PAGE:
From: "Chris Hollinshead" <firstname.lastname@example.org>
Here is an update on the potted irises from Jan 11/99.
At that time I wrote about some rhizomes that I had neglected to plant this
past season. This was just a little self imposed mid-winter challenge to see
if I could rescue these plants from oblivion.
As the rhizomes were at this point extra, extra dry I soaked them overnight
and potted them into 5 inch diameter clay pots, using a seed starting mix
(to promote rooting) with extra vermiculite added. I located them under grow
lights and available south facing natural light. I might add that I took
absolutely all the existing true roots off these rhizomes prior to planting.
In this case these were completely dead but I was also curious as to trying
to promote new root development. Plants were watered approx every 3 days
when soil mix seemed dry.
Well, only 15 days later the plants are all growing and they are growing
The five SDB's all have four to five new increases/fans starting with a
height of 1 inch or so. The new root tips of two plants were actually
showing out of the drainage hole in the bottom of the pot! (indicating 4-5
inches of new root growth)
I have today planted 10 TB's of similar state (out of the ground since last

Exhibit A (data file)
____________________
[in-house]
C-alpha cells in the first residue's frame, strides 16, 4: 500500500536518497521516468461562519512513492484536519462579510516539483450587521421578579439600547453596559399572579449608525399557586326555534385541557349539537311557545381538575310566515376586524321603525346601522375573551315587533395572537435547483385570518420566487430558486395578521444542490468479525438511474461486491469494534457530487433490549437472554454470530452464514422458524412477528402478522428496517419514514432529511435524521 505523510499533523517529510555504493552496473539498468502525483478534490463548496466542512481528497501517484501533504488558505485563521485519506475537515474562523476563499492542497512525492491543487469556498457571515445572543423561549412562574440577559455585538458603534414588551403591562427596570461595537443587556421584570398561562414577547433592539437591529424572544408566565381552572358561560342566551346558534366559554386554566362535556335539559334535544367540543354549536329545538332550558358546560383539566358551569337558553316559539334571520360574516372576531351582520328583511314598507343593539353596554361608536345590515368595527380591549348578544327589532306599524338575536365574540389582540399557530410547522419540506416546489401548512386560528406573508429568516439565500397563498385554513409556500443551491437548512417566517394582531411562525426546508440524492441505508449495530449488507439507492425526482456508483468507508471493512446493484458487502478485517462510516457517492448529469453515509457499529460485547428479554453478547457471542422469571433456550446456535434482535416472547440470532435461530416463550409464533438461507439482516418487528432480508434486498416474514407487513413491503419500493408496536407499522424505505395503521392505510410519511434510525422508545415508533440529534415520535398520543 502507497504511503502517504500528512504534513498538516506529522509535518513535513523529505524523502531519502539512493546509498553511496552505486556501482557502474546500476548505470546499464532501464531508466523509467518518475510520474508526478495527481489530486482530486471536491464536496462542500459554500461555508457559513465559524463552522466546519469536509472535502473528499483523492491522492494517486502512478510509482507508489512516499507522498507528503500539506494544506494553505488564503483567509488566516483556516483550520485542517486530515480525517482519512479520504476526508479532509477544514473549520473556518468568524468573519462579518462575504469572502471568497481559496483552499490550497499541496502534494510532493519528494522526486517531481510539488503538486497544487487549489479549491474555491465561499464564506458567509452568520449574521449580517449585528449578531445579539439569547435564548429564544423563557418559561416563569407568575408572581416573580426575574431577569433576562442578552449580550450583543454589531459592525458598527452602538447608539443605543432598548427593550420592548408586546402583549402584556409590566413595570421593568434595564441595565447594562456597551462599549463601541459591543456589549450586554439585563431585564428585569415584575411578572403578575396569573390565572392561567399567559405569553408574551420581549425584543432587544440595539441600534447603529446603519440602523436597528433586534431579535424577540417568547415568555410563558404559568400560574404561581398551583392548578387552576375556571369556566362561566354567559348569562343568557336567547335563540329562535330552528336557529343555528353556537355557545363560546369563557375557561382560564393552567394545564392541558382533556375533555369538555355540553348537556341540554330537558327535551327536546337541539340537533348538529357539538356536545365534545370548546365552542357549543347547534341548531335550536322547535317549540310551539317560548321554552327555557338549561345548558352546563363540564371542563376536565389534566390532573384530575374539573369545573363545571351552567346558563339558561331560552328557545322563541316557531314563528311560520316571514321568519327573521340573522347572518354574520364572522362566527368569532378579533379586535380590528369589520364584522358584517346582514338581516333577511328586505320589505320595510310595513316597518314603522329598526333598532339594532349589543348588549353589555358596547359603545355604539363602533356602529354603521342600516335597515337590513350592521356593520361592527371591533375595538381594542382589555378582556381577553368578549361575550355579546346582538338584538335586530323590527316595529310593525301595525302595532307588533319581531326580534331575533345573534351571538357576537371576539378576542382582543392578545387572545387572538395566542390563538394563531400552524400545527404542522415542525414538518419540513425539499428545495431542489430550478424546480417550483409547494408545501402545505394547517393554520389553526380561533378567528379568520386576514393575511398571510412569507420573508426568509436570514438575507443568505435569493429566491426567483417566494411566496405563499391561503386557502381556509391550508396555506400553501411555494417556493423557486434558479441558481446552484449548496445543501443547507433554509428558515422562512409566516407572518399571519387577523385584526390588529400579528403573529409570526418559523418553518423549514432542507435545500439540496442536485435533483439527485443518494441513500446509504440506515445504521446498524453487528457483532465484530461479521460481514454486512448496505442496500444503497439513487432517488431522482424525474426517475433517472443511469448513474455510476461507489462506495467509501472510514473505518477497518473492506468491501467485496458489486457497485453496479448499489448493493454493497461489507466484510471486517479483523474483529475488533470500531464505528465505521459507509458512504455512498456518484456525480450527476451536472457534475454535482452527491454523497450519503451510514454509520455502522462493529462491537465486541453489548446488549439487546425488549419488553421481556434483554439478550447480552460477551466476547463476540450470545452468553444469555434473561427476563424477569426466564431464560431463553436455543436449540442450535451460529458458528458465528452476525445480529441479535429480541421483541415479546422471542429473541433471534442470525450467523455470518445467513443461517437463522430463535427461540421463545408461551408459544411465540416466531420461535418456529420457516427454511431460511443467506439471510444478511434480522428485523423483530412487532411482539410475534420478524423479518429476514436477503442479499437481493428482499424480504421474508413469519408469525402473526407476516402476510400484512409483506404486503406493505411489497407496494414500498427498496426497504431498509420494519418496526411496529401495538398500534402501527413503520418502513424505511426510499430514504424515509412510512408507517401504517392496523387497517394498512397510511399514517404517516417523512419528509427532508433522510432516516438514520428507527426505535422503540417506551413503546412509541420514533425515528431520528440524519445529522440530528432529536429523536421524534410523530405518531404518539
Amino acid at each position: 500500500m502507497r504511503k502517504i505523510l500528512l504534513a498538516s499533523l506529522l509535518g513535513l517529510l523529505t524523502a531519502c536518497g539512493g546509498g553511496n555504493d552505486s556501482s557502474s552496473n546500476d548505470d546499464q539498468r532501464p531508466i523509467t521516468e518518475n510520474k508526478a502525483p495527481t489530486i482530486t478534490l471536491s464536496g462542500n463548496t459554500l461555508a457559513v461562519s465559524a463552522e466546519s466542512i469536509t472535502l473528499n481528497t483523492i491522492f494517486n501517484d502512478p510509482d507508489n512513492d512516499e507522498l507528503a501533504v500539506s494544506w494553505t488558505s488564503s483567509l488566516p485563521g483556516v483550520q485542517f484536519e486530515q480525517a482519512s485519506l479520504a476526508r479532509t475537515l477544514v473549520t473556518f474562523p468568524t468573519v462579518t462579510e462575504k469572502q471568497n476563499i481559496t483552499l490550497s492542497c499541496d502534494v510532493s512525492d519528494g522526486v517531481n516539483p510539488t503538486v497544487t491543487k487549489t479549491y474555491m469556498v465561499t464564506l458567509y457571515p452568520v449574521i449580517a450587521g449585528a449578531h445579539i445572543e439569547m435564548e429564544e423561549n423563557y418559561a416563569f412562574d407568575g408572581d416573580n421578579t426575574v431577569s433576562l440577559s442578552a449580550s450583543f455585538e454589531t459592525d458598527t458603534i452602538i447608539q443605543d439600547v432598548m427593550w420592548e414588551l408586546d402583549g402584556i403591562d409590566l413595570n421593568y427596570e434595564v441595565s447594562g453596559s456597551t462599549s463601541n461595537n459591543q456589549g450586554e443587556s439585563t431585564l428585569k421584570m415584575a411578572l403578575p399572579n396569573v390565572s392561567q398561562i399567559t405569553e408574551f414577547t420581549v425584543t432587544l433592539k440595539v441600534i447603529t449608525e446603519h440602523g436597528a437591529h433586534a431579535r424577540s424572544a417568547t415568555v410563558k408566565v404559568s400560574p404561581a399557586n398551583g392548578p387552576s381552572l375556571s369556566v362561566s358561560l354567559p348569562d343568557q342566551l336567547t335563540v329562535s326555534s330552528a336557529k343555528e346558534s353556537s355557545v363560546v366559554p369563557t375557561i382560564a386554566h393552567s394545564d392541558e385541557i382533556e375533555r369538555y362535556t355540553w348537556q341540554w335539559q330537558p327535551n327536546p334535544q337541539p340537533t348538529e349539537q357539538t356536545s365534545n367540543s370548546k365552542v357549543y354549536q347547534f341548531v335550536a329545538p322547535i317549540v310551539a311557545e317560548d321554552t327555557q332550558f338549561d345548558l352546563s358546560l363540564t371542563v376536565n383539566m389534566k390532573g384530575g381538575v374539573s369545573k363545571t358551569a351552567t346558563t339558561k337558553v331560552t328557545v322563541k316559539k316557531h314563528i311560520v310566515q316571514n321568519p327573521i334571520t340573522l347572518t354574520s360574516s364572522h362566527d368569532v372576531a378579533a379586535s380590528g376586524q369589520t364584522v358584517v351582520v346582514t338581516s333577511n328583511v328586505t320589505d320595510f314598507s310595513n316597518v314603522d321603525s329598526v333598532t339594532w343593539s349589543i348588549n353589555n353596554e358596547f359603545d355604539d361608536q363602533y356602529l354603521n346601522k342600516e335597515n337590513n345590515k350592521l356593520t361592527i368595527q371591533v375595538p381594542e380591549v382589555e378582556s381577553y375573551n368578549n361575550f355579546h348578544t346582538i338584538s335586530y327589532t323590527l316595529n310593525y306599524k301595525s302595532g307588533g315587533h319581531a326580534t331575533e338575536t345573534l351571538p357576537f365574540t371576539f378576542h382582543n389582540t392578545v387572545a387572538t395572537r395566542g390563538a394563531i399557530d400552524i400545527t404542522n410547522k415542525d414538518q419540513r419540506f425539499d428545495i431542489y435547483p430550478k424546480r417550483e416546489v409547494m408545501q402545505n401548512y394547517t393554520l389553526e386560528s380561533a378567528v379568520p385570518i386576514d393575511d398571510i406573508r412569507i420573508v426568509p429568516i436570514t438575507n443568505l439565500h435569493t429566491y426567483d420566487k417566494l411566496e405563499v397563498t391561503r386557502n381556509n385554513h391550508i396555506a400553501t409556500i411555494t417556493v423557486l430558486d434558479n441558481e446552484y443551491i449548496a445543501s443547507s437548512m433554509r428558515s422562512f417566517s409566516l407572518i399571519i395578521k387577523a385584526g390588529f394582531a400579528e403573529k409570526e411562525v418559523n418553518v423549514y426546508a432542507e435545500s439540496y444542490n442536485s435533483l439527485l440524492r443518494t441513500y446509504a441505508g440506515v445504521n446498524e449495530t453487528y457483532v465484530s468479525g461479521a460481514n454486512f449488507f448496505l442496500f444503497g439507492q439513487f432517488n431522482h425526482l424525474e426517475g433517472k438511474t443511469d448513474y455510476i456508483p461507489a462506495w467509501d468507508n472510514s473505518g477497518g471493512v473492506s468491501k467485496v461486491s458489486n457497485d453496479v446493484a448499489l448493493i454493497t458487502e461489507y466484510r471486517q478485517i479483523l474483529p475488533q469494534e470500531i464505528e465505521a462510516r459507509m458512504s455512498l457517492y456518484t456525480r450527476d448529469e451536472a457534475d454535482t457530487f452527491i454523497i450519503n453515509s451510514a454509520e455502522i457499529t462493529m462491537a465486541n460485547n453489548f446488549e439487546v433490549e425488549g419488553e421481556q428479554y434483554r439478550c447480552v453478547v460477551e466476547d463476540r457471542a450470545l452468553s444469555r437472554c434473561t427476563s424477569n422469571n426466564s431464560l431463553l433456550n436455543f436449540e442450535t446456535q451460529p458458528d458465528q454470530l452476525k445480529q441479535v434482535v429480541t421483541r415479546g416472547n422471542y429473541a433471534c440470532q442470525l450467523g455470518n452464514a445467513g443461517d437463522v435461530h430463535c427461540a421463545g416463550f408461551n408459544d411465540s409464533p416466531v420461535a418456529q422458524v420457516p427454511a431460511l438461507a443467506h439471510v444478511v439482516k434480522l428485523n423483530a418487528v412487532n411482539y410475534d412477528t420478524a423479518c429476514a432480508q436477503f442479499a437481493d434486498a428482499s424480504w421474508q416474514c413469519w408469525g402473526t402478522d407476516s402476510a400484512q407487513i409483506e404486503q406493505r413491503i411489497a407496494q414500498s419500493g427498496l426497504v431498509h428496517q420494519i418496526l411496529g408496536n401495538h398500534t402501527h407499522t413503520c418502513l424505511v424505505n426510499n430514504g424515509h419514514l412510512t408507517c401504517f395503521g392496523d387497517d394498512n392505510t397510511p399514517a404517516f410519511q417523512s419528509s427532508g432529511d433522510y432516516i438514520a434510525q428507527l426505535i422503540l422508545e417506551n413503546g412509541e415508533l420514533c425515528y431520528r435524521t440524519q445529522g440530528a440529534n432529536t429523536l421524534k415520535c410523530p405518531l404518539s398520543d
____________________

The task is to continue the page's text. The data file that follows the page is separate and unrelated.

August!) into 6 inch clay pots using the same special seed starting formula
soil mix. I expect that I shall have the same good results from these
What I will also do this year is to pot up new fresh inbound iris
acquisitions at the local traditional planting periods to stimulate the
crucial root growth prior to planting into the garden bed. Walter Moores had
an article about this procedure which he has used with much success in his
more southerly garden. I published this article in one of our recent CIS
Newsletters and I believe Walter has the article available on his website.
There does not seem to be any reason why this process be cannot be
beneficially adapted to our more northerly climate. This also gives me the
bonus of more time to plan where the new acquisitions are to go in the
garden! Sometimes it is hard to find a spot!
Later I will transplant all these plants out into the garden. (about
mid-April in our climate)
Based on this experience I will also use this same seed starting special
soil mix to pot up newly acquired Siberian irises in the spring too. Should
promote the all important root growth for these beardless iris needed to
establish them after division.
Anyway, I thought that some of you might find interest in this little
exercise/experiment of sorts.
Havin' a little iris fun indoors while the snow is still piled high outside!
Mississauga, Ontario Canada zone6b
AIS(Region 16), CIS, SSI
Director-Canadian Iris Society
Newsletter Editor-Canadian Iris Society
CIS website: http://www.netcom.ca/~cris/CIS.html
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